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Common Myths About Acne

Acne is one of the most common skin conditions in the world. A lot of information has been circulating on social media and the internet about it, not to mention unsolicited skincare advice given by our own mothers! Today, we’re going to debunk some common myths about acne.

Myth #1: Only teenagers get acne.

I wish. Unfortunately, it’s only a myth. Acne affects people of all ages. It generally begins during adolescence and it may or may not continue until later on in life. That being said, it’s not uncommon for people to start developing acne in their 20s, 30s, even 40s and so on. Adult acne is more commonly seen in women, and it is closely linked to the fluctuations of hormones in our body caused by menstruation, pergnancy, childbirth, breastfeeding, menopause as well as hormonal imbalances such as polycystic ovarian syndrome (PCOS).

Myth #2: We’re getting acne because we don’t wash our face enough.

Washing our face is necessary. It gets rid of dead skin cells, sebum and other unwanted debris that can clog our pores. Ideally speaking, we need to wash our face twice a day, once in the morning and once in the evening. But, more than that may do more harm than good. Washing our face too many times can compromise our skin barrier and it can exacerbate inflammation on the skin and worsen acne. 

Myth #3: Acne only occurs in oily skin.

Acne occurs in all skin types from dry to oily. However, it is true that oily skin is more likely to develop acne. Excess sebum production is a contributing factor in the formation of acne. However, it’s not the only one. The pathogenesis of acne is multifactorial. When dead skin cells pile up on the surface of our skin, they clog the pores. As a consequence, sebum gets trapped inside, creating an environment suitable for the growth of acne-causing bacteria. Our immune system responds to it, leading to inflammation. Hence, the formation of acne.

Myth #4: Sunscreen will only make us breakout even more.

Sunscreen is an important part of our daily skincare routine so much so that it is included in the three basic steps. That’s why we should wear sunscreen religiously. It provides protection against UV rays that may aggravate inflammation and increase sebum production, resulting in more breakouts. Also, sunscreen helps to prevent the aftermath, which is post inflammatory hyperpigmentation (PIH). The key is to pick a light sunscreen that feels comfortable on our skin.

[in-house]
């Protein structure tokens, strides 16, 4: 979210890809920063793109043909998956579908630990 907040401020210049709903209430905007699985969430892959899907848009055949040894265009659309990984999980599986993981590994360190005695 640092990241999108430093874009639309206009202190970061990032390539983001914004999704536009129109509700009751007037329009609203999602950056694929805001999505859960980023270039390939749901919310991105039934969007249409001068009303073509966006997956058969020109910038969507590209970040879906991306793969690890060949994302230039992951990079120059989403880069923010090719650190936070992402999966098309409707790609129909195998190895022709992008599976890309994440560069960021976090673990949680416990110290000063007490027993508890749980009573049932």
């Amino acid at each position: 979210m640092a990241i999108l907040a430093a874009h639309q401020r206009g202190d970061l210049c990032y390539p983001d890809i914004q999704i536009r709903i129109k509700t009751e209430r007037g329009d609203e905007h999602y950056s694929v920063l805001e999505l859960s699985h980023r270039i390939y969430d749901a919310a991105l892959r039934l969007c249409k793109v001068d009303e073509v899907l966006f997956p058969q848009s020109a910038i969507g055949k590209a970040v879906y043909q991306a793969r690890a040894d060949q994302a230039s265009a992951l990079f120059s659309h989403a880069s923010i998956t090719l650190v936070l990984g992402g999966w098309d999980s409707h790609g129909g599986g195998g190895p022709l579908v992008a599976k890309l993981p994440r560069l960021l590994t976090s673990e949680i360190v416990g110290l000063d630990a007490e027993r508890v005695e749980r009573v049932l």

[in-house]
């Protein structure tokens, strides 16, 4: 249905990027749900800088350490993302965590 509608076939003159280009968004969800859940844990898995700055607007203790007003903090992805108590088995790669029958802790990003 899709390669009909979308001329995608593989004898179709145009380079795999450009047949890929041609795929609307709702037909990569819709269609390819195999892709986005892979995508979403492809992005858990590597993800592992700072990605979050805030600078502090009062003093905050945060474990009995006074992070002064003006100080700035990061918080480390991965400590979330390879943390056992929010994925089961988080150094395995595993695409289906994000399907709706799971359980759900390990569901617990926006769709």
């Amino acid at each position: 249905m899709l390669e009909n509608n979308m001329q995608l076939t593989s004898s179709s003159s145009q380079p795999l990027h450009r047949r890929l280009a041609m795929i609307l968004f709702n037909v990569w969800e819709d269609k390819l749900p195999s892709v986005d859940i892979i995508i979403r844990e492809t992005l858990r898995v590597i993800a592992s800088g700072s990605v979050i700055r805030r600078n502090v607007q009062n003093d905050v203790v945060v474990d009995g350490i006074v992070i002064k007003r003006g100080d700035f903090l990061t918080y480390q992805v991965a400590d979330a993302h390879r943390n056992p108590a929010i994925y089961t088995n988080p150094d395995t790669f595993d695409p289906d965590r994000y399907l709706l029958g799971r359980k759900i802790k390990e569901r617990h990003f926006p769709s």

Myth #5: Stress causes acne.

This is one of those acne myths that isn’t entirely false. There hasn’t been any evidence that stress directly causes acne, however it can exacerbate it. Research shows that our brain responds to stressful stimuli by releasing hormones – cortisol and androgens – that cause sebum overproduction and inflammatory response, resulting in worsening of acne. Remember that managing our stress levels is vital, dedicate some time to practice self-care because everyone deserves it.

Myth #6: Toothpaste can heal acne.

Toothpaste can disrupt the pH balance of our skin and cause irritation, leaving us with more skin problems than acne. I bet we all agree it’s not worth the risk. Instead, opt for skincare products with acne-fighting ingredients, such as salicylic acid, benzoyl peroxide, retinoids, or azelaic acid. The toothpaste rumor mill in the past might be due to triclosan in its formula that can kill acne-causing bacteria. However, the FDA banned the ingredients because it has negative effects on our body.

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Created With

Dr. Stella

One Response

  1. Thank you so very much for sharing this extremely helpful information. It validates everything coming from a doctor, not just a skincare enthusiast.

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